As Hurricane Ida battered Louisiana on Sunday night, Daryian Hudson made a desperate plea on Twitter.
“Please help me yall,” she tweeted publicly at 11:07 p.m., along with the address of her grandparents, Evelina and Elliott Leblanc, whom, she said, were stuck in their attic in LaPlace, along the east bank of the Mississippi River. The couple are in their 70s and live with their puppy.
Hudson explained in a series of tweets from Houston, where she lives, that she and her family had contacted the Cajun Navy, volunteer boat owners who aid in disaster relief, but were told that because all of LaPlace was flooded, a team could not be sent to her grandparents until Monday morning.
Hudson said her grandparents had spoken to relatives just before water started rushing through their home. LaPlace is northwest of New Orleans.
“So in that moment, they were calm, but 10 minutes later, we received a call from my aunt telling us that they had to get to somewhere safe in the house,” she said.
By that time, water had reached 5 feet in their home, Hudson said. Her grandparents, who were without power and cellphone service, rushed to their attic with their dog. Hudson said she instinctually sought help on Twitter.
“My immediate thought was, spread the word so I can get help,” she said. “And after that, there was so much support.”
Her initial plea was retweeted more than 2,600 times as of early Monday afternoon and many people responded with advice.
The Leblancs waited in their attic for about 12 hours — from 9 p.m. until about 9 a.m. — before being rescued by family who live an hour or so away in New Orleans, Hudson said.
The couple, having endured major damage to their home, were now “somewhere safe,” Hudson said.
Randal Gaines, a state representative who represents St. Charles and St. John the Baptist parishes, describedthe damage as “catastrophic.”
“It’s the worst that I’ve seen in the 20 years I’ve been in the parish,” he said Monday. “And we’ve seen several hurricanes.”
According to The Times-Picayune, the populations in St. Charles and St. John the Baptist parishes grew after Hurricane Katrina. LaPlace, with a population of 29,000, is the largest city in St. John the Baptist Parish.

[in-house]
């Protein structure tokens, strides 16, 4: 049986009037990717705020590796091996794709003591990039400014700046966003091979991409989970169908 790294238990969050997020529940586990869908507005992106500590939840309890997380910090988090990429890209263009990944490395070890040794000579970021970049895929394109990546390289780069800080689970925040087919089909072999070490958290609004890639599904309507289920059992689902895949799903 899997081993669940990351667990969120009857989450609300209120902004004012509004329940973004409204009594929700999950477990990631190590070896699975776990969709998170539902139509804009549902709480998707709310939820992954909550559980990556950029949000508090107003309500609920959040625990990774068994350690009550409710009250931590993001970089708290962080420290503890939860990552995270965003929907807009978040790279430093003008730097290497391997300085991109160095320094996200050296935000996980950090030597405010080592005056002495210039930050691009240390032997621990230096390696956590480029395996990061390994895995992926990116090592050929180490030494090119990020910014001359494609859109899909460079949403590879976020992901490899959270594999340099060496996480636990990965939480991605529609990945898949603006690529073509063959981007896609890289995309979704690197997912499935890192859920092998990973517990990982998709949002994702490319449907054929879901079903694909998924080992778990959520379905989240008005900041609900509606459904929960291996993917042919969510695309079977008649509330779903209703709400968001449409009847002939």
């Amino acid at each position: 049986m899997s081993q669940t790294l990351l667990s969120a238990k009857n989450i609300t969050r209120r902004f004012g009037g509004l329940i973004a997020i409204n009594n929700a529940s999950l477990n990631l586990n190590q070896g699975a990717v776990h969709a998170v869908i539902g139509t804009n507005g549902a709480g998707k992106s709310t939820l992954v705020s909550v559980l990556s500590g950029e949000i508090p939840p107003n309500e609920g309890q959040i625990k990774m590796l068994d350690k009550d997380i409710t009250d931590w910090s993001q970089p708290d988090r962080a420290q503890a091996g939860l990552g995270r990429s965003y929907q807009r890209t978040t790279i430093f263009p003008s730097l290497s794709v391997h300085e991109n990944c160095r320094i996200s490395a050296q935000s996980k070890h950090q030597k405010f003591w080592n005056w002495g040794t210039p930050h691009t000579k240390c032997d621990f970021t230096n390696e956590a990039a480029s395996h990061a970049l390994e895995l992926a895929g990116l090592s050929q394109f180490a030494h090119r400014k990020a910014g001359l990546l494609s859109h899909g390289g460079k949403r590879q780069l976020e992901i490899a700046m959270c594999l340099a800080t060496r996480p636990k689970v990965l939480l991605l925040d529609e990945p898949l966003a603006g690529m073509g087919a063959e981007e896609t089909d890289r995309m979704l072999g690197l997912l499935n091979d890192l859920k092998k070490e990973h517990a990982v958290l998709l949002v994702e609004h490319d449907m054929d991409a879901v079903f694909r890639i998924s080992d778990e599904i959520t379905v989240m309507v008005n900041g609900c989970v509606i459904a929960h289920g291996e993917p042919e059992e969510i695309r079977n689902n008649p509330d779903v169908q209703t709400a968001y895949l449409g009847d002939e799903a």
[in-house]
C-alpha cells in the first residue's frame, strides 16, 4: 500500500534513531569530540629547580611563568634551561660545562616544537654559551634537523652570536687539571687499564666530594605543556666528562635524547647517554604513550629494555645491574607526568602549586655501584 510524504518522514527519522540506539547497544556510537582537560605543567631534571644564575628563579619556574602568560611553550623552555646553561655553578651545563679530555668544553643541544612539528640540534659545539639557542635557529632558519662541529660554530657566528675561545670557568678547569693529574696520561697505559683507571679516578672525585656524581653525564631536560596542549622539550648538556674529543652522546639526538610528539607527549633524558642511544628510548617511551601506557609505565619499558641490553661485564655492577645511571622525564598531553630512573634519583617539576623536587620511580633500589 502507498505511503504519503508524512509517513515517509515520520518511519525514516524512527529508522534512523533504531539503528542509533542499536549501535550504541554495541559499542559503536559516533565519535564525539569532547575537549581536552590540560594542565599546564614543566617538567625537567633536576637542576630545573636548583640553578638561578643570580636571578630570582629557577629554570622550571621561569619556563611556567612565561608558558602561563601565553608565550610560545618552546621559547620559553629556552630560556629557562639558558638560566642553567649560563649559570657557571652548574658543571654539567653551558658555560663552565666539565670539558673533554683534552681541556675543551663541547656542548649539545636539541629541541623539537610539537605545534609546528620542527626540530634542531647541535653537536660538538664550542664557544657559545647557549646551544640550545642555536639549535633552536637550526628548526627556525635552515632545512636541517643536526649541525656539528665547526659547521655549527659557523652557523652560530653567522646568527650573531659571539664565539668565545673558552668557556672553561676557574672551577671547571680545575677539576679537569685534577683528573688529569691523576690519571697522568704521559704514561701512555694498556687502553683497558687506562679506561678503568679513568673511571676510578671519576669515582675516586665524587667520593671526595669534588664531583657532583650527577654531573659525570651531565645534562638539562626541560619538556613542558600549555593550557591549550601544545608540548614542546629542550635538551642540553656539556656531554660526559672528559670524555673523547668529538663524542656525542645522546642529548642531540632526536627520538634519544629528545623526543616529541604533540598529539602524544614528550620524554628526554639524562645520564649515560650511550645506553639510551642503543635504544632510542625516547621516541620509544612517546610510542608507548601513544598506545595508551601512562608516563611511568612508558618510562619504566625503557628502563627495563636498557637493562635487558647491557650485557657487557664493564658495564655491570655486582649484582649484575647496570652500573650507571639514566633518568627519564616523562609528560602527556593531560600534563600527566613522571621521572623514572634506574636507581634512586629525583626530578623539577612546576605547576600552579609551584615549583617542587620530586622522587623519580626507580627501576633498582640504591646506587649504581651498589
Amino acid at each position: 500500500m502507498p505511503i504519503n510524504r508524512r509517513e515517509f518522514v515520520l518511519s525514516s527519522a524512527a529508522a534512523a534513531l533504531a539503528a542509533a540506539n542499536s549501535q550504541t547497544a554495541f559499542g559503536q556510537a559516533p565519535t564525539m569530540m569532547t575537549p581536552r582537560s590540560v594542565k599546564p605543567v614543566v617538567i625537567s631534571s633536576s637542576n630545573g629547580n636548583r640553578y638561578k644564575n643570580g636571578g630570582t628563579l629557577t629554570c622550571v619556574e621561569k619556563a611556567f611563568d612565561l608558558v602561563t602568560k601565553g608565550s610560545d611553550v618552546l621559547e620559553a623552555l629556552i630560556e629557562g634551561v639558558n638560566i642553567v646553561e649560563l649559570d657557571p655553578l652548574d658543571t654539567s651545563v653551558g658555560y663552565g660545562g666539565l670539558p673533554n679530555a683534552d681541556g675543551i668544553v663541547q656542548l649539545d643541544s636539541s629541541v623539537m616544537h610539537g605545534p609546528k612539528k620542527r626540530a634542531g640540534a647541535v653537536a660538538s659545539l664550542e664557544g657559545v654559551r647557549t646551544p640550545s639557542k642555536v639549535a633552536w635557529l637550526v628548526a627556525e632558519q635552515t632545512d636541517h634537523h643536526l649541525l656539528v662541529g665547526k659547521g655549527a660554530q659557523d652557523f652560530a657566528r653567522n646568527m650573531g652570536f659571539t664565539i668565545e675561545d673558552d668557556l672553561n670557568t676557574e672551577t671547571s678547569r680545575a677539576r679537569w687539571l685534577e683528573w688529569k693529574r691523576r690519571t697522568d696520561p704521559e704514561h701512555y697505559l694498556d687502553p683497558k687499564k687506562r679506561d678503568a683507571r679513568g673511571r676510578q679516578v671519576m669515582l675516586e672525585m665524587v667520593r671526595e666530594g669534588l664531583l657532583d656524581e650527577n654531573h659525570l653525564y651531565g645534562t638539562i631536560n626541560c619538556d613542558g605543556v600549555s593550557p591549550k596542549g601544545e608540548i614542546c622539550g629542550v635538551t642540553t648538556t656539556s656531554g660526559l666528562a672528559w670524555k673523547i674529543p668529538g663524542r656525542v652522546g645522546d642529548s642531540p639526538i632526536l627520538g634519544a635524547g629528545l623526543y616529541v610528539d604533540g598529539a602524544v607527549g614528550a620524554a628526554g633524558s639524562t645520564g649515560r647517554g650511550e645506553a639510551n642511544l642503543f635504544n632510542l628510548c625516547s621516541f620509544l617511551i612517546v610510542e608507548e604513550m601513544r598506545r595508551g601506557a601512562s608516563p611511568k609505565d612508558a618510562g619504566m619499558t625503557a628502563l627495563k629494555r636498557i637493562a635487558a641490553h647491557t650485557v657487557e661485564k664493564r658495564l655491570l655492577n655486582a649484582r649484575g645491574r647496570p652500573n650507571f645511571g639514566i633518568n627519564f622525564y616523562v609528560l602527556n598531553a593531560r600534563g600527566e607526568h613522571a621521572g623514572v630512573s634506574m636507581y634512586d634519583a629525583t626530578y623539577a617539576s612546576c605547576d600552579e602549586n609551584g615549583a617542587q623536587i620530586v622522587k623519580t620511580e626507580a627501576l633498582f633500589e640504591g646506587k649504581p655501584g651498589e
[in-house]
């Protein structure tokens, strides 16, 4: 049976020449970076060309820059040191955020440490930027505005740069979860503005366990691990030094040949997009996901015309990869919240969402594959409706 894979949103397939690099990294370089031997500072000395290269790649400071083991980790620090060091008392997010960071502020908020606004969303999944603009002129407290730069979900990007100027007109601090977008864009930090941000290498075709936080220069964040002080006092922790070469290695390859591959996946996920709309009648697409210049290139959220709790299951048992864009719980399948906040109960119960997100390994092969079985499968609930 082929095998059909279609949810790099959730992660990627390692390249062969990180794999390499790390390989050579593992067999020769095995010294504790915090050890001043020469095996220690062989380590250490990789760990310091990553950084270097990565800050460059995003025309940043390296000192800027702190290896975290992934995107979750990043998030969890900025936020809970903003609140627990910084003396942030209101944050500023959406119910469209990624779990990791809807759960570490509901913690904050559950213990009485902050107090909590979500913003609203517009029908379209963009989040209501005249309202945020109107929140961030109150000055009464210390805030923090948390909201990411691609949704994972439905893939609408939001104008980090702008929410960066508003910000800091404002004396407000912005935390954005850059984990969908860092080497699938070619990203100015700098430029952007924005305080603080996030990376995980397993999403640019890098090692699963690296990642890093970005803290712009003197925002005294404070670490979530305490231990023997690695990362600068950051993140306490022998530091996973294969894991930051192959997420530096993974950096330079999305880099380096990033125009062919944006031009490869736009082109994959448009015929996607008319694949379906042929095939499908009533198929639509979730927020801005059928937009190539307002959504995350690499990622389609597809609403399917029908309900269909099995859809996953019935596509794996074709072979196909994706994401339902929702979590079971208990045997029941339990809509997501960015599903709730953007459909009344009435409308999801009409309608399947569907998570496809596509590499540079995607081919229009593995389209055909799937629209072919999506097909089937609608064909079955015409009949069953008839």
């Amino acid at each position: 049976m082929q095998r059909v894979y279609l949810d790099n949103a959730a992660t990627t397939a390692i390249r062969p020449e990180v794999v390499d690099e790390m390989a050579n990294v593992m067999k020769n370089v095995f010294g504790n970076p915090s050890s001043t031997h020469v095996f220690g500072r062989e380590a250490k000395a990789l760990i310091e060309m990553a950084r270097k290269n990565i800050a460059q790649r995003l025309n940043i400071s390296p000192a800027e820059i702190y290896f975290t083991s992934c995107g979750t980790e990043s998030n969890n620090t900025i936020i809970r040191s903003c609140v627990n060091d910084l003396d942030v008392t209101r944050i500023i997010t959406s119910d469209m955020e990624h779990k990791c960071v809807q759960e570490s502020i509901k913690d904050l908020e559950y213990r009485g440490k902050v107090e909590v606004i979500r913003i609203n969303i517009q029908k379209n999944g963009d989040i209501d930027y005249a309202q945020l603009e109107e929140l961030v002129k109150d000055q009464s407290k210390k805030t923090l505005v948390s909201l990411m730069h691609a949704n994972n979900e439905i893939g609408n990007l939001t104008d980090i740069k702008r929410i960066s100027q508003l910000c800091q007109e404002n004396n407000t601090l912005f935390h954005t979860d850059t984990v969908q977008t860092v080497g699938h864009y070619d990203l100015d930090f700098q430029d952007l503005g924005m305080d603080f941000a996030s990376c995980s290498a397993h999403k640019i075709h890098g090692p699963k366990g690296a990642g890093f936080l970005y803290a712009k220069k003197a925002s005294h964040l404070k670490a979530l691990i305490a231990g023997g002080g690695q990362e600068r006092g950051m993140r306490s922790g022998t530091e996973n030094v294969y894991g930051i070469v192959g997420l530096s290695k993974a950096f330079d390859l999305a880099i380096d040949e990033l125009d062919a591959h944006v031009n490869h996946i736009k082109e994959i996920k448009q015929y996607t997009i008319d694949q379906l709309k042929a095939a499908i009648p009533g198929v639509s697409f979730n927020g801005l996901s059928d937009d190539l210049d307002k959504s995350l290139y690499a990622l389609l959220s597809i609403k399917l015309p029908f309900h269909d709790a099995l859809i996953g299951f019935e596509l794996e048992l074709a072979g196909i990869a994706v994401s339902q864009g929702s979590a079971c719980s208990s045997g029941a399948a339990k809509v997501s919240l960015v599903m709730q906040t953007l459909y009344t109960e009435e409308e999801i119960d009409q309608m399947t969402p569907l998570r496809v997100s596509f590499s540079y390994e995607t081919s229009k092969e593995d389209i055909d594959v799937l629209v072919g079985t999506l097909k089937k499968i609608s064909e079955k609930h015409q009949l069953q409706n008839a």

“We’re being told that there was a regional population shift in our direction because of Katrina,” Natalie Robottom, who served as St. John the Baptist Parish president from May 2010 to January 2020, told the Times-Picayune in February 2011. “People came out here after the storm because we were the first place with the lights on. They stayed because there was affordable housing, and good public and private schools.”
About 52.1 percent of LaPlace residents are Black or African American and roughly 41 percent are white, and the per-capita income is relatively low, according to recent census data.
The damage left behind by Ida was the result of high and intense winds that lasted four to five hours, Gaines said.
“And as you can see, results of that was a lot of this water has backed up into the area from the tidal surge that results from the storm that comes in from the south,” Gaines said. He estimated the recovery effort could last weeks.
“The property damage is graphic,” he said. “Every neighbor has incurred a significant amount of property damage.”
Hudson, 19, was born in New Orleans and moved to Houston after Hurricane Katrina struck the area with devastating force in August 2005. She is a student at Southern University and A&M College, a historically Black university, in Baton Rouge.
She said her grandparents, who lived in New Orleans much of their lives, moved to LaPlace about 20 years ago. They are among those in the community who have called for there to be a levee to improve the drainage system in LaPlace and surrounding areas, Hudson said.
Malik Mitchell said that, like the Leblancs, the mother of his 2-month-old daughter sought refuge with the child in an attic after they were trapped in waist-deep water inside a home Sunday.
He said that between the powerful winds, heavy rains and downed trees, it was hard to see anything or to flee Sunday.
“They couldn’t do nothing,” he said. “They all thought they was going to die.”
The water eventually retreated from the attic. Mitchell said he was grateful that his daughter and her mother made it through the night.